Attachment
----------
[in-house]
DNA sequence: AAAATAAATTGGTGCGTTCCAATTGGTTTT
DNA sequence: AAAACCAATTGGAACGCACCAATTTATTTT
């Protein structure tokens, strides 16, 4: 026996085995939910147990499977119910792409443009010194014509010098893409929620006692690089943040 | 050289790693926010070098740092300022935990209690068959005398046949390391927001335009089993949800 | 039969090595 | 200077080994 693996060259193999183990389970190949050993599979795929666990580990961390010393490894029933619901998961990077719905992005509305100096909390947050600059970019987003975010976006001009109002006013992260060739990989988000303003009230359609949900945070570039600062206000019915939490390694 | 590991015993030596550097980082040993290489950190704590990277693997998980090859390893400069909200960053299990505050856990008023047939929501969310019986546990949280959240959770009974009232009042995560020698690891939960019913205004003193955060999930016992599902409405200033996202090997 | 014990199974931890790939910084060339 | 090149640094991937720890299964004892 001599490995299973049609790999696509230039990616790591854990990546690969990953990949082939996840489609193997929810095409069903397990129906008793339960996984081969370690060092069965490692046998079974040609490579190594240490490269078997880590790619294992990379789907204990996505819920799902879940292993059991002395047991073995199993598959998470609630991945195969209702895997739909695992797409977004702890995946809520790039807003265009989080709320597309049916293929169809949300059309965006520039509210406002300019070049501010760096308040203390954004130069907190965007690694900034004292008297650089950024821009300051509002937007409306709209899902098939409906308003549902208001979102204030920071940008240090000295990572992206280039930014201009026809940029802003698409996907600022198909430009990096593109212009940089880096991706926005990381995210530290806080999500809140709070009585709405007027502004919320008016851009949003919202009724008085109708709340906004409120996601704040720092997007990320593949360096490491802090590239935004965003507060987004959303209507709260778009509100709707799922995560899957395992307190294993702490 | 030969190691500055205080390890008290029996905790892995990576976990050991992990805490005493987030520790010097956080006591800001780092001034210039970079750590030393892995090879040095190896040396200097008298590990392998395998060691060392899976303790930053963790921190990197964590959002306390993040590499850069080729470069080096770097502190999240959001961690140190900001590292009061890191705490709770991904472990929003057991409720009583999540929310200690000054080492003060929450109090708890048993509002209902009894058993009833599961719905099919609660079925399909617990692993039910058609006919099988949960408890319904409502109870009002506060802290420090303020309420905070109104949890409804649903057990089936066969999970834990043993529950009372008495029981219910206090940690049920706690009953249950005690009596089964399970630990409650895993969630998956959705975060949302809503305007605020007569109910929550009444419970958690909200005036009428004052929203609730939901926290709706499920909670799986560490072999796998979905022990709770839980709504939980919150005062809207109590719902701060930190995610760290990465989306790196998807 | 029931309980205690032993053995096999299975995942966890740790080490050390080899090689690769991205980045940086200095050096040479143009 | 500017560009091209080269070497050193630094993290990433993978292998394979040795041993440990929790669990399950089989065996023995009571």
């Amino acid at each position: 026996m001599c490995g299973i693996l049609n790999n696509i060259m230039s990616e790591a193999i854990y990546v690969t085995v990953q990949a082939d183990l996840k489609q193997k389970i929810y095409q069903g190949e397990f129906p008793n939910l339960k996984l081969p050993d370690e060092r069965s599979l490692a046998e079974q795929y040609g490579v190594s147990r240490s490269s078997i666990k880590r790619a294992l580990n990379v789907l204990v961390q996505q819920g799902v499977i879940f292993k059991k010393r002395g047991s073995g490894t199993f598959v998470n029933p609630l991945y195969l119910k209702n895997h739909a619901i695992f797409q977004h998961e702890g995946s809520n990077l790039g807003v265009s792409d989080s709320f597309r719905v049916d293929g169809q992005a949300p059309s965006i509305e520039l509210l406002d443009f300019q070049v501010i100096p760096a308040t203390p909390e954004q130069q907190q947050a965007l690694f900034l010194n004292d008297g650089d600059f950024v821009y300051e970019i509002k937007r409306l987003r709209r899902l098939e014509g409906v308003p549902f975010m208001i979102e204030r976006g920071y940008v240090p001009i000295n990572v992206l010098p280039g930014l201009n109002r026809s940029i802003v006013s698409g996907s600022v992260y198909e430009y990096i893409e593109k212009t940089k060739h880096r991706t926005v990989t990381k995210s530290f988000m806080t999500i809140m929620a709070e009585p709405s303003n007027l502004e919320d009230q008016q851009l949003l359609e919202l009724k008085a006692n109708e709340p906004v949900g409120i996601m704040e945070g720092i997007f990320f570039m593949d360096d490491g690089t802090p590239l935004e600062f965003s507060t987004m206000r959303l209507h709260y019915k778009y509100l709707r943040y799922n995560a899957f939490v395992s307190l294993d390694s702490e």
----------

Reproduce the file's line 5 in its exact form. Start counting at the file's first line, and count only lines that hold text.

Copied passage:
């Amino acid at each position: 026996m001599c490995g299973i693996l049609n790999n696509i060259m230039s990616e790591a193999i854990y990546v690969t085995v990953q990949a082939d183990l996840k489609q193997k389970i929810y095409q069903g190949e397990f129906p008793n939910l339960k996984l081969p050993d370690e060092r069965s599979l490692a046998e079974q795929y040609g490579v190594s147990r240490s490269s078997i666990k880590r790619a294992l580990n990379v789907l204990v961390q996505q819920g799902v499977i879940f292993k059991k010393r002395g047991s073995g490894t199993f598959v998470n029933p609630l991945y195969l119910k209702n895997h739909a619901i695992f797409q977004h998961e702890g995946s809520n990077l790039g807003v265009s792409d989080s709320f597309r719905v049916d293929g169809q992005a949300p059309s965006i509305e520039l509210l406002d443009f300019q070049v501010i100096p760096a308040t203390p909390e954004q130069q907190q947050a965007l690694f900034l010194n004292d008297g650089d600059f950024v821009y300051e970019i509002k937007r409306l987003r709209r899902l098939e014509g409906v308003p549902f975010m208001i979102e204030r976006g920071y940008v240090p001009i000295n990572v992206l010098p280039g930014l201009n109002r026809s940029i802003v006013s698409g996907s600022v992260y198909e430009y990096i893409e593109k212009t940089k060739h880096r991706t926005v990989t990381k995210s530290f988000m806080t999500i809140m929620a709070e009585p709405s303003n007027l502004e919320d009230q008016q851009l949003l359609e919202l009724k008085a006692n109708e709340p906004v949900g409120i996601m704040e945070g720092i997007f990320f570039m593949d360096d490491g690089t802090p590239l935004e600062f965003s507060t987004m206000r959303l209507h709260y019915k778009y509100l709707r943040y799922n995560a899957f939490v395992s307190l294993d390694s702490e």